Matthew Paul Miller, or as he is more readily known Matisyahu, arrived on the pop culture scene radar with a boom in 2006 following the release of what marked and what continues to mark his most popular output, Youth. While Youth is a masterful album, one of my favorites of 2006 without a doubt, it was just as much Miller’s image as his music that immediately seized the interest of so many. A devout Hasidic Jew does not exactly fit the mold of Rap/Reggae star. But here came Matisyahu, proudly donning his Yarmulke, a long dark beard, and even declining to perform on Fridays after sundown out of respect for the Jewish Shabbat. Surely a man not afraid to break stereotypes.
Since that time time Matisyahu has evolved from what could have been a amusing novelty to a full fledged force. Now his career seems to have reached a sort of crossroads. He is no longer a breakout artists, his single off of 2009’s Light titled “One Day” gained significant radio play and was used in numerous advertisements leading up to the 2010 Olympic Games.He has even decided to ditch the long beard and traditional Jewish hairstyle that made him so instantly recognizable and even made him the butt of one the many jokes aimed at Seth Rogen’s stoner buddy in 2007’s Knocked Up.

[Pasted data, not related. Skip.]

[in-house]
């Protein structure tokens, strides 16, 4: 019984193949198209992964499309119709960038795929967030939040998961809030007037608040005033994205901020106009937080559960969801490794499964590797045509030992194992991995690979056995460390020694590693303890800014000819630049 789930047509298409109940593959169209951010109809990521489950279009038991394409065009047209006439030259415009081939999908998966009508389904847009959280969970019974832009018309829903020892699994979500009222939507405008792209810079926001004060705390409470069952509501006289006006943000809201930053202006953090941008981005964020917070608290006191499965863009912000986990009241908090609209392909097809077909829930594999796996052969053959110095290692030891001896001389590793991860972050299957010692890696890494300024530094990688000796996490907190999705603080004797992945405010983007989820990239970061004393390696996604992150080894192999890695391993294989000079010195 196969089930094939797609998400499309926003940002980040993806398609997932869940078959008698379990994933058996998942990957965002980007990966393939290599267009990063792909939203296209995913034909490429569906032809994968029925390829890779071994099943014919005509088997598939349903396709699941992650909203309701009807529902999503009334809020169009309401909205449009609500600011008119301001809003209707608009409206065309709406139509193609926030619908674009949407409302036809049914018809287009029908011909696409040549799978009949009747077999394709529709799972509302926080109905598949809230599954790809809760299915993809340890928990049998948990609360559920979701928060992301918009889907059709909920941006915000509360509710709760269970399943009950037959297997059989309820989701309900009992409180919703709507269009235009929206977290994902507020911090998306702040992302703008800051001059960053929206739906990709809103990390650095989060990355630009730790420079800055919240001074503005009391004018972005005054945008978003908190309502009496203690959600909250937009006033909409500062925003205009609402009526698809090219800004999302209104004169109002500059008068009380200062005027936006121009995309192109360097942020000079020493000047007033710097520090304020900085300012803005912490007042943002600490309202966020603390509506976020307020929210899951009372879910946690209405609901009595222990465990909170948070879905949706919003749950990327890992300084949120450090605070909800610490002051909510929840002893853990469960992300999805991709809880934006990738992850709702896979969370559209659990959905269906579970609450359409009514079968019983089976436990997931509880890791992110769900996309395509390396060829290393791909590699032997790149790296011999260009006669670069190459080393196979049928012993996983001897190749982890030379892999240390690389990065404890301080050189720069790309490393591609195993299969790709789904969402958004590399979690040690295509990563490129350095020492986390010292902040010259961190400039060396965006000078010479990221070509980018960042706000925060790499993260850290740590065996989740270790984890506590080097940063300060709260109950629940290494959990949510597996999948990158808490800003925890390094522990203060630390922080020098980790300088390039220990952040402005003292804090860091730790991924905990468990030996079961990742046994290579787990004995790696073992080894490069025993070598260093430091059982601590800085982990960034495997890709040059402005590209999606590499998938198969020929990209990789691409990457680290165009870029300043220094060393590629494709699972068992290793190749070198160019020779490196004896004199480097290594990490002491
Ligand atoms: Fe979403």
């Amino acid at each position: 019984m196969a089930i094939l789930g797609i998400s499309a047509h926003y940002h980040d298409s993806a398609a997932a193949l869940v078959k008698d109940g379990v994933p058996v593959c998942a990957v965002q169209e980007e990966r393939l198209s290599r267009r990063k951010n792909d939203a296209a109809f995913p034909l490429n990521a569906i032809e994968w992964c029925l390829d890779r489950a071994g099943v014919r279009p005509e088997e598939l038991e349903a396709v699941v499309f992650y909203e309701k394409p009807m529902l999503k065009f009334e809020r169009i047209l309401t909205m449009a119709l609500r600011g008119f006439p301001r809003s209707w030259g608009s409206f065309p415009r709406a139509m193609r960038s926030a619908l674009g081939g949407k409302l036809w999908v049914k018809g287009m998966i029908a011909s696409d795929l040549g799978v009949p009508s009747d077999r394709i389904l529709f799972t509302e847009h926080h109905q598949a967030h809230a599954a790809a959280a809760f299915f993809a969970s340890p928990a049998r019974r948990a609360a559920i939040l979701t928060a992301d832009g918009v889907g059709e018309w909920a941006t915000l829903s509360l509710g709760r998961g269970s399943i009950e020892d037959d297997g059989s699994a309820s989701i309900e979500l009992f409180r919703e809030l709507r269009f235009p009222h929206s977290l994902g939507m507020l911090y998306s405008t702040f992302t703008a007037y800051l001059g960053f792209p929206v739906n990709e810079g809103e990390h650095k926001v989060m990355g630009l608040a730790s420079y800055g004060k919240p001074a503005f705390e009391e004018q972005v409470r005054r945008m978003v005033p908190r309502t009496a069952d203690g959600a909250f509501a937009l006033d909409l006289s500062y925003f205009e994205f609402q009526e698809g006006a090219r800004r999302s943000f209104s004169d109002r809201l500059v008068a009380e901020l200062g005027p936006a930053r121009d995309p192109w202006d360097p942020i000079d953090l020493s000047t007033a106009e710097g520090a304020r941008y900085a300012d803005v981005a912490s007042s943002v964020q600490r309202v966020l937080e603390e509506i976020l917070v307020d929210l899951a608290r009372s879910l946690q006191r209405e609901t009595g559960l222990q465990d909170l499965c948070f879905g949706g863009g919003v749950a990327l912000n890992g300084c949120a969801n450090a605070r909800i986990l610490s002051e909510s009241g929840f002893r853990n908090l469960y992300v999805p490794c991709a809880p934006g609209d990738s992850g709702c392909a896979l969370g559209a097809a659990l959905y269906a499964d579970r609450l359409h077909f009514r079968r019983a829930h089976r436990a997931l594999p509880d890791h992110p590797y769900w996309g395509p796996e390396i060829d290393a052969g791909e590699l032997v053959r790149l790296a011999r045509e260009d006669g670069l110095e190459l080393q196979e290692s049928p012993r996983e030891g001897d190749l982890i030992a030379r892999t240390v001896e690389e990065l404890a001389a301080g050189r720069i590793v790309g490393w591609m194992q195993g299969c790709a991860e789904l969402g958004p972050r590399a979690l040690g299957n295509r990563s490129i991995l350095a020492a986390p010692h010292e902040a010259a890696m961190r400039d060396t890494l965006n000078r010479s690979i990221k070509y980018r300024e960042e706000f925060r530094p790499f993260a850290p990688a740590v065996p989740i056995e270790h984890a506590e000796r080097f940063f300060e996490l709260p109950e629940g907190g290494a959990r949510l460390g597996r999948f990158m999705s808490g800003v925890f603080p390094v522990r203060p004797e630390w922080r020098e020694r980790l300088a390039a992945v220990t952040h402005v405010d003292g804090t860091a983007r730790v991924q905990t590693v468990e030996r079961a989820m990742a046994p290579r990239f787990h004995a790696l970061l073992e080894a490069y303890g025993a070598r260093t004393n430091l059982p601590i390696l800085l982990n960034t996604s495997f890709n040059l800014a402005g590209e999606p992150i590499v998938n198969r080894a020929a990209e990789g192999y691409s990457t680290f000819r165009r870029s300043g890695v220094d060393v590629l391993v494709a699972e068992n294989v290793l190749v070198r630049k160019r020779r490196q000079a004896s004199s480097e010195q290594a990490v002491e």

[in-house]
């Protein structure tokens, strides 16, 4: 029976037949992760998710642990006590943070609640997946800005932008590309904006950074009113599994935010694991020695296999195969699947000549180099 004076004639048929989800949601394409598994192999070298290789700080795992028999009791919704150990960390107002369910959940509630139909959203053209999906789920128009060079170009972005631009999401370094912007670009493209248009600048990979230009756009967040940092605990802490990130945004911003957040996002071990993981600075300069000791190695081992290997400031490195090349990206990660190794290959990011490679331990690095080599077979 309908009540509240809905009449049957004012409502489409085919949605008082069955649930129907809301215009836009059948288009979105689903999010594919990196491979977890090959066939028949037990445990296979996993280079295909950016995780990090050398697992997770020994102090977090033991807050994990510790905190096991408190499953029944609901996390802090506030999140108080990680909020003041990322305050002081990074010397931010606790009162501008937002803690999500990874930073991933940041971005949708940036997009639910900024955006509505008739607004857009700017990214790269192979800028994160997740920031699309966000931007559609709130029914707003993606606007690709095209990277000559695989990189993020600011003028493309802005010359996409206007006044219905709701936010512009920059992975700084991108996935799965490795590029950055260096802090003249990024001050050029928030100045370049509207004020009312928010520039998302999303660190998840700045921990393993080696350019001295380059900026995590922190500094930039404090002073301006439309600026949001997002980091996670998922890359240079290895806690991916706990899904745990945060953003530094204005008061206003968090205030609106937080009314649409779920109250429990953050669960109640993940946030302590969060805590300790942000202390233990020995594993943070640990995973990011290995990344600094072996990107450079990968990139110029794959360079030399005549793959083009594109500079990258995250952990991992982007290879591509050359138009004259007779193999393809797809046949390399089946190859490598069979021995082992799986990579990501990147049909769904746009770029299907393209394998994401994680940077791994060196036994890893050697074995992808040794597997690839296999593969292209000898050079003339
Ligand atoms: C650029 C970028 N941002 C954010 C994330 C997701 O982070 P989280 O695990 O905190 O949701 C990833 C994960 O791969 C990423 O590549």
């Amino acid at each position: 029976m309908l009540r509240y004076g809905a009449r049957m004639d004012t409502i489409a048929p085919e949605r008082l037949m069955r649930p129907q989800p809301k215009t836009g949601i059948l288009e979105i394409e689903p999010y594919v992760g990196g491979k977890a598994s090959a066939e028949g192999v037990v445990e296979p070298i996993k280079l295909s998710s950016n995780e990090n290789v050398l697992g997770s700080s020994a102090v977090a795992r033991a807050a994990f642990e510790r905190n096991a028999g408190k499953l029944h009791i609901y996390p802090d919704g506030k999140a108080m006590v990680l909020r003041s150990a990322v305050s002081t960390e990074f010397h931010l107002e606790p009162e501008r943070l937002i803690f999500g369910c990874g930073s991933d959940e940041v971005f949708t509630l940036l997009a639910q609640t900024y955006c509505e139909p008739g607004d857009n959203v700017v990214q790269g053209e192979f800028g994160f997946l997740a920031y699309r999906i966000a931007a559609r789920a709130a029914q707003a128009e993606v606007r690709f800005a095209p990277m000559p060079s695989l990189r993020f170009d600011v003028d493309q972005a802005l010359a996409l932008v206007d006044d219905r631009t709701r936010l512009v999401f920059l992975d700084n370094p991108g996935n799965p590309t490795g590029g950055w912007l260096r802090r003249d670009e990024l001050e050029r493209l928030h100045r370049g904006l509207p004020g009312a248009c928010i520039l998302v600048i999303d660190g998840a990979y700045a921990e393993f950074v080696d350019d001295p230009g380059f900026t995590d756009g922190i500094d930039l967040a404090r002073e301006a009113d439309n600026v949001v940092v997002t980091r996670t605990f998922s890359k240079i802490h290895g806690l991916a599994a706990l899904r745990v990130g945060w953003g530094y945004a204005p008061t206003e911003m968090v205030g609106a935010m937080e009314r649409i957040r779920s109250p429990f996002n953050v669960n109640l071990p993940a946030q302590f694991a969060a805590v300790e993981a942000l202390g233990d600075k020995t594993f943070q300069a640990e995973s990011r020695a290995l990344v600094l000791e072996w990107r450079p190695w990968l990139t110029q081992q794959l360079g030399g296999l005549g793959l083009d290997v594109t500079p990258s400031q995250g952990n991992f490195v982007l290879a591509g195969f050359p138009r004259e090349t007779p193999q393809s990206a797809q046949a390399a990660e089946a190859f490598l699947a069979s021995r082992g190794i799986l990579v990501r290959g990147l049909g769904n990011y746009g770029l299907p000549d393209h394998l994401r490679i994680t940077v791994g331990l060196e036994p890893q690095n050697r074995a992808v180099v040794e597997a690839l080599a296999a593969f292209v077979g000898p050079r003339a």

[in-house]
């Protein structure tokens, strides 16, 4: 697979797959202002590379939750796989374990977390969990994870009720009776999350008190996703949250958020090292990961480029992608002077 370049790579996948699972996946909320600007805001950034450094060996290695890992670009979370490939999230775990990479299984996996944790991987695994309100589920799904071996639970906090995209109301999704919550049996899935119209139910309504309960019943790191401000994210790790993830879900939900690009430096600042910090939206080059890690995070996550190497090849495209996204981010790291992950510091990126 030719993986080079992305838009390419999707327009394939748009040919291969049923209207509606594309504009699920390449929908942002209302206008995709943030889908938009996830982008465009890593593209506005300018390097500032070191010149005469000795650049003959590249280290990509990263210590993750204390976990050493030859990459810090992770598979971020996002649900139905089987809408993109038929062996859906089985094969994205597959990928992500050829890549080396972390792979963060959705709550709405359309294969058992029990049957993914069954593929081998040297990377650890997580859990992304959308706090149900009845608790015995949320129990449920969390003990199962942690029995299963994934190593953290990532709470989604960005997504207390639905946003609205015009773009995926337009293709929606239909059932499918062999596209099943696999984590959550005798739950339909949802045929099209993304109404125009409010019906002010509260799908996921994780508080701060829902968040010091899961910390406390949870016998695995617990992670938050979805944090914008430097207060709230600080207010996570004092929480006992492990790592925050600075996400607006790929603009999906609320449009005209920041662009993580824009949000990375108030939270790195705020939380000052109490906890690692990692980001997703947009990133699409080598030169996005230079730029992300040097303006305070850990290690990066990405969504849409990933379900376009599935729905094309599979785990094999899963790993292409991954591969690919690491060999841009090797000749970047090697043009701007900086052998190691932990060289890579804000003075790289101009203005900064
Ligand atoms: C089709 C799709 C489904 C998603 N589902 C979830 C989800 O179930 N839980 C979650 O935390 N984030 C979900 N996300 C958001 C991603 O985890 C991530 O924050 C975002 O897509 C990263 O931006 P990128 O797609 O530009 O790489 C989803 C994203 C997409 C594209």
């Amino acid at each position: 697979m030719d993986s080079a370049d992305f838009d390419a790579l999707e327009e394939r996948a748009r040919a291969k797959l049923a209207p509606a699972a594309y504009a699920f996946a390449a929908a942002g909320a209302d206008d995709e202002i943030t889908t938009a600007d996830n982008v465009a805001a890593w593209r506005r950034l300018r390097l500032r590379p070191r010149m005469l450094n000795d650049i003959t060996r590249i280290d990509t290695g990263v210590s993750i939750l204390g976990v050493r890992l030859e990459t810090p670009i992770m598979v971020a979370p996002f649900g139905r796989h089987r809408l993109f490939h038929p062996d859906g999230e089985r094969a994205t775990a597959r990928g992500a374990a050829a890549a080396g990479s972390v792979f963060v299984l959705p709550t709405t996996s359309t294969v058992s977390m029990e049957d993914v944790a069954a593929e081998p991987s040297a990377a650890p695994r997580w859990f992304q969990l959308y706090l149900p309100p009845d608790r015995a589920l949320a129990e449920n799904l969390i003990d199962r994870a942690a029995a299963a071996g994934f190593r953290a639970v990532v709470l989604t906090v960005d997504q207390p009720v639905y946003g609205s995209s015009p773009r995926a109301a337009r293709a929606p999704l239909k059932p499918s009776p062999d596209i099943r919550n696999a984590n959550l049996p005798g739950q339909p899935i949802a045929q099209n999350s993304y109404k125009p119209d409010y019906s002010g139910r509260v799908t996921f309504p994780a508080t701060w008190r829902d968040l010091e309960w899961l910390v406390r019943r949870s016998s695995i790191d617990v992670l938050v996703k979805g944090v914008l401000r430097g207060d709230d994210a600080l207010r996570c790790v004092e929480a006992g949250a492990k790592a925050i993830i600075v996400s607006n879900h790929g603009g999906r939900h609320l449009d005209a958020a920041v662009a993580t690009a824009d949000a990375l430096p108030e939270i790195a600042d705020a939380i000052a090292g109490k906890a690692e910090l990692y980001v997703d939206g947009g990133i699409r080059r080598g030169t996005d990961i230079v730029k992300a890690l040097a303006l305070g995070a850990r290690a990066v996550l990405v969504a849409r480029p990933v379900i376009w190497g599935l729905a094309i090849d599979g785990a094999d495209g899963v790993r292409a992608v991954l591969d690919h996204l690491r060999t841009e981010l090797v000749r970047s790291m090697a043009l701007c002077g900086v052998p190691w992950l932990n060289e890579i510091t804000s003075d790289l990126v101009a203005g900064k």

He has stated since the initial reveal of his new style that it was in no way symbolic of any sort of loss of faith. He insists that he is just as devout as ever but no longer feels the need to keep to such a strict lifestyle that, as a young man, was essential to keeping his rebellious nature in line. This kind of maturation is not only evident in his drastic change of appearance but can be heard throughout Miller’s newest album, released in June, Akeda, which translates to “binding” in Hebrew.
The album seems much less focused on garnering radio hits and more on delving into themes, both lyrically and musically, that Matisyahu has resisted in the past. This is usually some of the most exciting news that I can hear about a new release from an artist. Liberation can lead to boldness in an artist that brings out his or best, but often in Akeda this liberation leads to the loss of some of the immediacy and excitement that was his welcomed trademark. This is evident from the get go as opening track from Akeda takes over 2 minutes to fully evolve. While it does eventually culminate with a flourish into a quality song it takes a bit more patience than many will be used to when listening to Matisyahu or the genre in general.
While much of the album features more musical exploration than previous outputs, Matisyahu still can’t resist but put together undeniably catchy songs that have made him who he is. “Watch The Walls Melt Down” opens in direct opposition to early tracks on the album with a chorus of horns, drums, and Matisyahu’s half beatbox and half gibberish singing that is uniquely his own.
Perhaps the most radio friendly, “Champion”, is in equal parts catchy as hell and nauseatingly cookie cutter. With a chorus of, “We could be champions / Do it together / Here for you are you here for me?” the track sticks out like a sore thumb on an album that resists such overt triteness.
The album works as a whole and it is commendable to see an artist striving to evolve rather than settle into a comfortable niche, but in some cases throughout Akeda the creative leash that was loosened led to a lack of focus.